“People with diabetes can limit the impact of the condition simply by walking for an extra 45 minutes a day”, says The Guardian. A study found that exercise helped to keep...
“People with diabetes can limit the impact of the condition simply by walking for an extra 45 minutes a day”, says The Guardian. A study found that exercise helped to keep blood sugar levels in check. The benefits of exercise in controlling blood sugar in people with diabetes are well-known and they are recommended, along with dietary change, to delay the onset of diabetes.
This study of 20 volunteers was too small to show any changes in blood sugar control, however it did confirm the feasibility of a simple programme in which each volunteer was given a pedometer and asked to walk an extra 45 minutes each day. This led to more than 10,000 steps a day in the group with diabetes, maintained for eight weeks. These results are encouraging. There was a measurable change in the ability of muscle cells to burn fat in people with diabetes, and in the ability of cells to use sugar in the diabetes and control groups. Further studies will be needed to show how these cellular changes are linked to the control of diabetes.
Where did the story come from?
Dr Michael Trenell and colleagues from the Diabetes Research Group at the Institute of Cellular Medicine and the Magnetic Resonance Centre at Newcastle University carried out the research. The study was funded by a grant from the Wellcome Trust and a fellowship from Diabetes UK. It was published online in the peer-reviewed medical journal Diabetes Care.
What kind of scientific study was this?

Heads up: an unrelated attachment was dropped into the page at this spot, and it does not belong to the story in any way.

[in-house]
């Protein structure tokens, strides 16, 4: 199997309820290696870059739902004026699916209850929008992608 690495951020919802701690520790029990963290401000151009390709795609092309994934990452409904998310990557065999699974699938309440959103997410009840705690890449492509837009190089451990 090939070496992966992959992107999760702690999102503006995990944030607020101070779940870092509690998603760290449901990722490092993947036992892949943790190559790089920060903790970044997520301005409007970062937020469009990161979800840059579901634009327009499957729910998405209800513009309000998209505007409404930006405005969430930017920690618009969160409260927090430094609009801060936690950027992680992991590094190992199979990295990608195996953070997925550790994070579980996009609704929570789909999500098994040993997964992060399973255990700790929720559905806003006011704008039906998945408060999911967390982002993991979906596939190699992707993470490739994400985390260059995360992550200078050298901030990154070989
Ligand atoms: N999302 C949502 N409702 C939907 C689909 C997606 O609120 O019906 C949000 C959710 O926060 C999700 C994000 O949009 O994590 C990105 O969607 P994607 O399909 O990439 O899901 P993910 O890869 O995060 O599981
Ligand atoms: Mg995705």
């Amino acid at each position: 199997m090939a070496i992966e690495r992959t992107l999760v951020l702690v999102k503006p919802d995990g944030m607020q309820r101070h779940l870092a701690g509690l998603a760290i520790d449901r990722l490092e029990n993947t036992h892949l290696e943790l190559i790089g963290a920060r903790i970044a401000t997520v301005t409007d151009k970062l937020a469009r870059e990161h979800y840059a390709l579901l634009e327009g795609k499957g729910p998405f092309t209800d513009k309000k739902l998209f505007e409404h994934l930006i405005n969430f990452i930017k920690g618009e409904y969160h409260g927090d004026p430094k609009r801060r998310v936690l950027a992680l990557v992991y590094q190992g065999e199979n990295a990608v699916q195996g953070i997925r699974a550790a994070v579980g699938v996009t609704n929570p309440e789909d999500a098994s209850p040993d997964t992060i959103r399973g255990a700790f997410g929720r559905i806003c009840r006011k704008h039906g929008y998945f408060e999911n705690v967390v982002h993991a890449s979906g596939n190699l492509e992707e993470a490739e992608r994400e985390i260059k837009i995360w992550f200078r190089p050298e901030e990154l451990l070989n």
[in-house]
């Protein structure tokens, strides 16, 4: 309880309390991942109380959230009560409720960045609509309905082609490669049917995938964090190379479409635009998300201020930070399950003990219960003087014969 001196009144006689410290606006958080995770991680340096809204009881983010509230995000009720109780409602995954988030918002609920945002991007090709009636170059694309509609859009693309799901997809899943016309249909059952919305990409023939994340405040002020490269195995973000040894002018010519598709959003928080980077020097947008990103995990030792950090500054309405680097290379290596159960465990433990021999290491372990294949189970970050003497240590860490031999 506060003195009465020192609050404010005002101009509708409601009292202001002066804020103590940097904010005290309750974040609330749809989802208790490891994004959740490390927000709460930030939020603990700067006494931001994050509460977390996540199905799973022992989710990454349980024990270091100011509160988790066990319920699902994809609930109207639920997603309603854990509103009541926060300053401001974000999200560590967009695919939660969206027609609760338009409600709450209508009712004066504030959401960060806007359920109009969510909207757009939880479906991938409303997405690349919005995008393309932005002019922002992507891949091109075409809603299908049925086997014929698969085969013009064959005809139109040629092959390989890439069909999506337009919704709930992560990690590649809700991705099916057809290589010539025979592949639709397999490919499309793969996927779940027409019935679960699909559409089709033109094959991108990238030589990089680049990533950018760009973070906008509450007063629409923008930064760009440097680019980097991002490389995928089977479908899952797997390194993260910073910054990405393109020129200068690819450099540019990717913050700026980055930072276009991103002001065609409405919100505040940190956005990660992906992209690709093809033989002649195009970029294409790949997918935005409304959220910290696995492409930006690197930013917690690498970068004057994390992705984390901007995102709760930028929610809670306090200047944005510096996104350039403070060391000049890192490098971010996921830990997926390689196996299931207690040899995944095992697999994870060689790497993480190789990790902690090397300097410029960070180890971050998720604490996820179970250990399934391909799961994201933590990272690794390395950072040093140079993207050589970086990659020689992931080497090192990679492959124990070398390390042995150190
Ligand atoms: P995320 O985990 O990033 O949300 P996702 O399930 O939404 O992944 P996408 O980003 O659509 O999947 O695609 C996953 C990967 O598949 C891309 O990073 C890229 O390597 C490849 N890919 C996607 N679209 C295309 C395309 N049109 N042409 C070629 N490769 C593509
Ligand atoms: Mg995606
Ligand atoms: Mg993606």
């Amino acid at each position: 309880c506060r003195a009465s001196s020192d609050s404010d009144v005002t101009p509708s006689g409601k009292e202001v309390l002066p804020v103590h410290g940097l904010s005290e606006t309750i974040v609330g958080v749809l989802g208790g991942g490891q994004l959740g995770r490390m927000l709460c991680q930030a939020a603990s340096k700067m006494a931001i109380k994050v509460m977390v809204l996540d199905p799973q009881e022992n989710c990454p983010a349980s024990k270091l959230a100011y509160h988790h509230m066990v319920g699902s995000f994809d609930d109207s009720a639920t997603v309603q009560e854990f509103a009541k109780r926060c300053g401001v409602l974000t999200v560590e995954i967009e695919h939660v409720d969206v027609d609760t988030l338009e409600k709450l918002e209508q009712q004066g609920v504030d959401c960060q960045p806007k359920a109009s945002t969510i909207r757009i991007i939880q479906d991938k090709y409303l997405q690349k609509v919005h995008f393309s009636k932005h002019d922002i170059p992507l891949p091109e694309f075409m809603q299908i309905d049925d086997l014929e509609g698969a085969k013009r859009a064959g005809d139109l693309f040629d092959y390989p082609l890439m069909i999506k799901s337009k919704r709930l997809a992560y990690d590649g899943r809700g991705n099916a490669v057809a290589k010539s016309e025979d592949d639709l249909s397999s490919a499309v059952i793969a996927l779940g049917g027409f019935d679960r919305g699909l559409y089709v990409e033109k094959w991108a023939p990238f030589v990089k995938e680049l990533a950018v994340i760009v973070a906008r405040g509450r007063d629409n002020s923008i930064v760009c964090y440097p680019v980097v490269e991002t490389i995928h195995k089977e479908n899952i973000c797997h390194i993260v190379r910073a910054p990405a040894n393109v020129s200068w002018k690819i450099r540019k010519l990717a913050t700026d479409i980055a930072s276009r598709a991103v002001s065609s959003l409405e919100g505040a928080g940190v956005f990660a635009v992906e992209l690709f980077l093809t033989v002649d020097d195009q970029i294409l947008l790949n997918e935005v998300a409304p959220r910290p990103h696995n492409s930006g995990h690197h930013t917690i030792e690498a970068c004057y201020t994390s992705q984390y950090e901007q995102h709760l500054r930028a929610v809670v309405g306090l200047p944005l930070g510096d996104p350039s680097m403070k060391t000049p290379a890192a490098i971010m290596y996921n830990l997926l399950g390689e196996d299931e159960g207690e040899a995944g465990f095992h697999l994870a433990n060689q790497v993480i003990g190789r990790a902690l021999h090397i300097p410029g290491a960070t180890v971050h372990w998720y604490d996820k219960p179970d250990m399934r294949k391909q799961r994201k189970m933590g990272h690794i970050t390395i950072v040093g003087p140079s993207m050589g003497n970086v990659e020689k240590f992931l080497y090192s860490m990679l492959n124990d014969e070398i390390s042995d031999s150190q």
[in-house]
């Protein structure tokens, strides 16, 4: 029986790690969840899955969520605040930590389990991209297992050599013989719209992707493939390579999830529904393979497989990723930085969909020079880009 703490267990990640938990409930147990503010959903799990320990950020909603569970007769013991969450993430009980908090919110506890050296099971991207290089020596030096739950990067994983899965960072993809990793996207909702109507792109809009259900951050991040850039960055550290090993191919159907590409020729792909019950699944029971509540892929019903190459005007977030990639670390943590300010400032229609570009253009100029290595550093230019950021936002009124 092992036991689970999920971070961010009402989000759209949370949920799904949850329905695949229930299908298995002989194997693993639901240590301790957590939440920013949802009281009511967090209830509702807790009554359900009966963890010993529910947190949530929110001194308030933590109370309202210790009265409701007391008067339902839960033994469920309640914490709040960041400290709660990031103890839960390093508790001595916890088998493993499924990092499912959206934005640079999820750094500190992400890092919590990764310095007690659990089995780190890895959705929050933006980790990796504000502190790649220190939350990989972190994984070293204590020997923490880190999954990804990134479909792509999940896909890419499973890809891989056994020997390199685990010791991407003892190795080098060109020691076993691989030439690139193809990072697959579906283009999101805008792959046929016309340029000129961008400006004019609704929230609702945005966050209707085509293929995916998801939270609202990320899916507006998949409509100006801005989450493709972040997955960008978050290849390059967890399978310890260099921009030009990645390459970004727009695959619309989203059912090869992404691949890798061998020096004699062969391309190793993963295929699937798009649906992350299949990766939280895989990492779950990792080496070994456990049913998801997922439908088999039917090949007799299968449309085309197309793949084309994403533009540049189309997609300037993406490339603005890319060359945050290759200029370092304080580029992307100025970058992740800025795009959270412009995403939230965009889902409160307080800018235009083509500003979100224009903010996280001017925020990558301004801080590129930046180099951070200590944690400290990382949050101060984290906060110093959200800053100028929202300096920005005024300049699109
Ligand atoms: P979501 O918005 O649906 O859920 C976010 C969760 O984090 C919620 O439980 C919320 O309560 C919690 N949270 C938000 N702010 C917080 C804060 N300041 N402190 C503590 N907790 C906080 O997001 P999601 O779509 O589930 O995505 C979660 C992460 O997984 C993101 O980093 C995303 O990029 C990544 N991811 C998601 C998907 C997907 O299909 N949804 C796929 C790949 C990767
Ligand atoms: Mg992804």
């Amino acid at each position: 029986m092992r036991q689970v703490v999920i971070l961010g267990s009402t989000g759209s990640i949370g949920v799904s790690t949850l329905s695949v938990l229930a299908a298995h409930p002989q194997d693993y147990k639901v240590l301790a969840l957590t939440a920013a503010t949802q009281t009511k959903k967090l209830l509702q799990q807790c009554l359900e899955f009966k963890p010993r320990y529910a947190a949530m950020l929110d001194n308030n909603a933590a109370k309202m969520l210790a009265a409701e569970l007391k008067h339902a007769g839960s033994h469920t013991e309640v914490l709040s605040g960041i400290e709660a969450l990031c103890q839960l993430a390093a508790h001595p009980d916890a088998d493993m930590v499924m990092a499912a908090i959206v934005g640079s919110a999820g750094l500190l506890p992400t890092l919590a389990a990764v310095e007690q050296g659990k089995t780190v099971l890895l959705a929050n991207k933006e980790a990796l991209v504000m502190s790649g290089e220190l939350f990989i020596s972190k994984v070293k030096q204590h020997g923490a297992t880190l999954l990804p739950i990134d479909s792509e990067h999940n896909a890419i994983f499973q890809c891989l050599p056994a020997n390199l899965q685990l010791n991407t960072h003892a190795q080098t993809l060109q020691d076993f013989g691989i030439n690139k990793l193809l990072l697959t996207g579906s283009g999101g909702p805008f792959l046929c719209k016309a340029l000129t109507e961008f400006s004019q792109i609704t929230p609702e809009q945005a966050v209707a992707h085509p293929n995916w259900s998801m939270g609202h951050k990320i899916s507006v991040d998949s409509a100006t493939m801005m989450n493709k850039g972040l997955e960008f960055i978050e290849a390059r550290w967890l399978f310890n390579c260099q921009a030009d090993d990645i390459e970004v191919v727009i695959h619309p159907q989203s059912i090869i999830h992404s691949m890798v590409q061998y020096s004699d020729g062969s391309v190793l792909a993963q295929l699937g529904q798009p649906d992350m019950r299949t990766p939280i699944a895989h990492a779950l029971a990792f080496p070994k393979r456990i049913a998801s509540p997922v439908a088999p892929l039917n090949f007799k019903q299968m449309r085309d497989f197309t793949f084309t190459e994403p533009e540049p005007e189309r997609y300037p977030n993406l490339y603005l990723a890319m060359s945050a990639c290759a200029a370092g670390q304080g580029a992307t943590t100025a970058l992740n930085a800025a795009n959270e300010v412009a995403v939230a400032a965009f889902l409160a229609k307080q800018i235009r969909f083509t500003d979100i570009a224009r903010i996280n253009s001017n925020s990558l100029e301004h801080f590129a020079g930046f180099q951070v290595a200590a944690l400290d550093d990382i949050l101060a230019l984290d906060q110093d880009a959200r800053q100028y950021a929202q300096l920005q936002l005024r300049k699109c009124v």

This was a cross-sectional study in which the researchers took 20 volunteers, 10 with and 10 without type 2 diabetes (controls). They were matched so that each person with diabetes was as similar as possible in age, sex, weight and habitual physical activity to a person in the control group. They performed a variety of tests on the participants before the study started, then asked them to increase the amount of daily physical activity for eight weeks, and measured this with a pedometer. They repeated the tests at two weeks and eight weeks.
The researchers were interested in whether there were differences between the groups in the activity of mitochondria in the muscle cells. Mitochondria are components of the cell that are thought to play a role in the development of type 2 diabetes by affecting the way the cells react to the hormone insulin. The researchers set out to measure differences in the activity of the mitochondria in the muscle at baseline and after physical activity in people with and without diabetes. They looked at how much of the enzyme “ATP” was used by the muscles, and how well lipids (fats) were metabolised. Measurements were done by magnetic resonance spectroscopy of muscles, a non-invasive technique that obtains information about the biochemical content of cells without the need for a biopsy.
The researchers used a pedometer at the start of the study to measure baseline physical activity. The pedometer is activated by movement, and is a validated method of recording physical activity. In this study, the pedometer was attached to the arm, and baseline activity levels were averaged over three days. Measures of diabetes control were also recorded for all volunteers, using blood tests, fasting plasma glucose, insulin sensitivity using HOMA and HbA1c.